Photojournalists have an old saying: “f/8 and be there.” I have a very limited knowledge of photography, but as I understand it, this means that if you want to get a good photo, you set your f-stop (the aperture setting on your camera lens) to f/8 to make sure that most of what you’re shooting is in focus. At that point, your task is to make sure you are in place to get the shot when something happens. You won’t get a good shot of the mayor flipping off the city council or the cute kid shaking the president’s hand if you are busy fiddling with your camera settings when the action goes down—or for that matter if you’ve wandered off in search of a better photo (or a cup of coffee).
Not being a photographer, I’m not sure how practical that advice is, but it makes a great metaphor. As a writer, if you want to get the good stuff, you have to be ready when it happens by. I’m sure you’ve noticed that all your good ideas seem to come while you are driving, in the shower, or doing something else you can’t stop in the middle of to write it all down (soapy water can wreck a notebook). Unfortunately there’s not much you can do about the soapy-water problem, and of course, no matter how great the idea, don’t try making notes while driving. (Next time you see someone muttering to himself in traffic, remember that he may not be insane; he may just be a writer trying to remember something until he gets to a safe place to pull over.) It is a great idea, though, to keep a notebook (or scratch paper) and pencil on or near you at all times: by the bed, in the kitchen (I get a lot of ideas while cooking—that could explain some burned garlic from time to time), in the car, in the seat pack of your bike, wherever you spend time.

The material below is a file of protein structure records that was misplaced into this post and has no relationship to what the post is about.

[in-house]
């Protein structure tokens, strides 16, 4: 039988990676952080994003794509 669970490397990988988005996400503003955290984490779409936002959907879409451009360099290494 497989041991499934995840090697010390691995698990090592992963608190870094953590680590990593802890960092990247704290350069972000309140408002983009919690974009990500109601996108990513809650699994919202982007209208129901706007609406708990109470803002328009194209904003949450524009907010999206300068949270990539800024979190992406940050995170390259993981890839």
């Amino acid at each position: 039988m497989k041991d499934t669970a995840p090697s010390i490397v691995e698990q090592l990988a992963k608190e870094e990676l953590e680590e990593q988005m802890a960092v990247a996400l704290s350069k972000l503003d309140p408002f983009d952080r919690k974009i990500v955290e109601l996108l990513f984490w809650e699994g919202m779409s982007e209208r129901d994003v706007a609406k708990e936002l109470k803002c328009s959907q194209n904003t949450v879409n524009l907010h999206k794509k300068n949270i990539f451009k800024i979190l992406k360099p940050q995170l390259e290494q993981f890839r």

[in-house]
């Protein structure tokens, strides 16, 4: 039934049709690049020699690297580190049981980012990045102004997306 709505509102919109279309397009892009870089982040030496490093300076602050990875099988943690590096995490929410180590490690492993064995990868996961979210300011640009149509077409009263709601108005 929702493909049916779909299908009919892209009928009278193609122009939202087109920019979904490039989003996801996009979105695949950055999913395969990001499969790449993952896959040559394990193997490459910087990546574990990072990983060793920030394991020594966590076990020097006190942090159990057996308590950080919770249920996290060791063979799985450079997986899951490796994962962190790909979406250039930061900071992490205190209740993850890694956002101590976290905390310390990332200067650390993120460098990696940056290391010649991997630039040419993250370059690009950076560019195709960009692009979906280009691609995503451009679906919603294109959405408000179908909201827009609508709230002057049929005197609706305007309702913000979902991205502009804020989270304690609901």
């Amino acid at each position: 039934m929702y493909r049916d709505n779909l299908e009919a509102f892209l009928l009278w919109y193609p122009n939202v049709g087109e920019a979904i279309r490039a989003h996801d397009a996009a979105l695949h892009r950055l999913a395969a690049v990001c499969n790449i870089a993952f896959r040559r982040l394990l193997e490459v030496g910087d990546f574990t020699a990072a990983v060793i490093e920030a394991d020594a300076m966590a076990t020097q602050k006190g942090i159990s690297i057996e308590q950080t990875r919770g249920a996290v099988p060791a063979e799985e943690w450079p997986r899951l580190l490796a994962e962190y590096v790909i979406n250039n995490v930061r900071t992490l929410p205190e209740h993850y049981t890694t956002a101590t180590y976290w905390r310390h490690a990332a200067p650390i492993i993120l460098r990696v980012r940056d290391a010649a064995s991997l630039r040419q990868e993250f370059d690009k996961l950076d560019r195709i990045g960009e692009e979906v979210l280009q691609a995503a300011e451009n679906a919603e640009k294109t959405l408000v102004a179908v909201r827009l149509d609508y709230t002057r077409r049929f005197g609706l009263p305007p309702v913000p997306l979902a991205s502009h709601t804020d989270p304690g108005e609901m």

Writers have the advantage of being able to go back and fuss with details—over and over, if necessary. Sometimes, though, ideas or images grace us with one visit, then real life (what goes in after the garlic) distracts us and we never think of that great line or simile again. Like photographers, we need to be alert and prepared for those moments that aren’t likely to happen twice.